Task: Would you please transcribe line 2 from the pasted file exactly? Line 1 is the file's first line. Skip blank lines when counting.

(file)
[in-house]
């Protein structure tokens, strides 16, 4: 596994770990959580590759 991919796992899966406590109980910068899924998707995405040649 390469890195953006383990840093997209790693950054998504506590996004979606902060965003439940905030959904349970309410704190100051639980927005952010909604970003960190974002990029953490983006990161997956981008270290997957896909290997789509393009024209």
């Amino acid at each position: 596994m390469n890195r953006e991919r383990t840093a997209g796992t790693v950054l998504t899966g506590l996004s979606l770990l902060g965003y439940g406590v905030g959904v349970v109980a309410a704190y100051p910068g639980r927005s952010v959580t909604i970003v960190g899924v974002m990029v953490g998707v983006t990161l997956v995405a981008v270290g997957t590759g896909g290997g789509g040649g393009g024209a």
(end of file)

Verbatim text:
């Protein structure tokens, strides 16, 4: 596994770990959580590759 991919796992899966406590109980910068899924998707995405040649 390469890195953006383990840093997209790693950054998504506590996004979606902060965003439940905030959904349970309410704190100051639980927005952010909604970003960190974002990029953490983006990161997956981008270290997957896909290997789509393009024209």